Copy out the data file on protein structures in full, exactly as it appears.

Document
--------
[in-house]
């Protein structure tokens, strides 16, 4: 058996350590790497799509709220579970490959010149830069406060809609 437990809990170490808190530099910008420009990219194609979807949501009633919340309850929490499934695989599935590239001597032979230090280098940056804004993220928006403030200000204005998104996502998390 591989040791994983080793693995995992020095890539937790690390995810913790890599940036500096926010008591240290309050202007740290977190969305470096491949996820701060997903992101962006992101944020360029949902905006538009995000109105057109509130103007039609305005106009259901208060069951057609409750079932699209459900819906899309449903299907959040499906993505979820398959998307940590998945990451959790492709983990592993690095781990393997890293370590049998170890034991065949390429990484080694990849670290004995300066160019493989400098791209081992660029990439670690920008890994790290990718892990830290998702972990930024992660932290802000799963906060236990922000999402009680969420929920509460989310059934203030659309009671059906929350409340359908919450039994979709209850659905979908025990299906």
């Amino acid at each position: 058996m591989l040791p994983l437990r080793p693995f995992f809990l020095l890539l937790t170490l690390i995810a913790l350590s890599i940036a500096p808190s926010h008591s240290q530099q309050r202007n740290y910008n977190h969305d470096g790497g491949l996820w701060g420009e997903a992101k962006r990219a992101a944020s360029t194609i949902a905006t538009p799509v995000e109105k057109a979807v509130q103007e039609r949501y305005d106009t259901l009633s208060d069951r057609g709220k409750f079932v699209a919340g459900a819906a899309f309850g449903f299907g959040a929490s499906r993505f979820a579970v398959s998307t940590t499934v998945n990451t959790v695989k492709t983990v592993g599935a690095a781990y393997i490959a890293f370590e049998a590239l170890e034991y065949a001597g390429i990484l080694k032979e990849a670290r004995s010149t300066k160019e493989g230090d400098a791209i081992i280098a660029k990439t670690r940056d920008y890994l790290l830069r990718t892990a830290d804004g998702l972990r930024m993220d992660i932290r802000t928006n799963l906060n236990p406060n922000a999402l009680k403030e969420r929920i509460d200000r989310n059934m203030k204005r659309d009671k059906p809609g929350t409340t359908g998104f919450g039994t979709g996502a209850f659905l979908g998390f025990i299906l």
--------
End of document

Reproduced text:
[in-house]
């Protein structure tokens, strides 16, 4: 058996350590790497799509709220579970490959010149830069406060809609 437990809990170490808190530099910008420009990219194609979807949501009633919340309850929490499934695989599935590239001597032979230090280098940056804004993220928006403030200000204005998104996502998390 591989040791994983080793693995995992020095890539937790690390995810913790890599940036500096926010008591240290309050202007740290977190969305470096491949996820701060997903992101962006992101944020360029949902905006538009995000109105057109509130103007039609305005106009259901208060069951057609409750079932699209459900819906899309449903299907959040499906993505979820398959998307940590998945990451959790492709983990592993690095781990393997890293370590049998170890034991065949390429990484080694990849670290004995300066160019493989400098791209081992660029990439670690920008890994790290990718892990830290998702972990930024992660932290802000799963906060236990922000999402009680969420929920509460989310059934203030659309009671059906929350409340359908919450039994979709209850659905979908025990299906």
């Amino acid at each position: 058996m591989l040791p994983l437990r080793p693995f995992f809990l020095l890539l937790t170490l690390i995810a913790l350590s890599i940036a500096p808190s926010h008591s240290q530099q309050r202007n740290y910008n977190h969305d470096g790497g491949l996820w701060g420009e997903a992101k962006r990219a992101a944020s360029t194609i949902a905006t538009p799509v995000e109105k057109a979807v509130q103007e039609r949501y305005d106009t259901l009633s208060d069951r057609g709220k409750f079932v699209a919340g459900a819906a899309f309850g449903f299907g959040a929490s499906r993505f979820a579970v398959s998307t940590t499934v998945n990451t959790v695989k492709t983990v592993g599935a690095a781990y393997i490959a890293f370590e049998a590239l170890e034991y065949a001597g390429i990484l080694k032979e990849a670290r004995s010149t300066k160019e493989g230090d400098a791209i081992i280098a660029k990439t670690r940056d920008y890994l790290l830069r990718t892990a830290d804004g998702l972990r930024m993220d992660i932290r802000t928006n799963l906060n236990p406060n922000a999402l009680k403030e969420r929920i509460d200000r989310n059934m203030k204005r659309d009671k059906p809609g929350t409340t359908g998104f919450g039994t979709g996502a209850f659905l979908g998390f025990i299906l």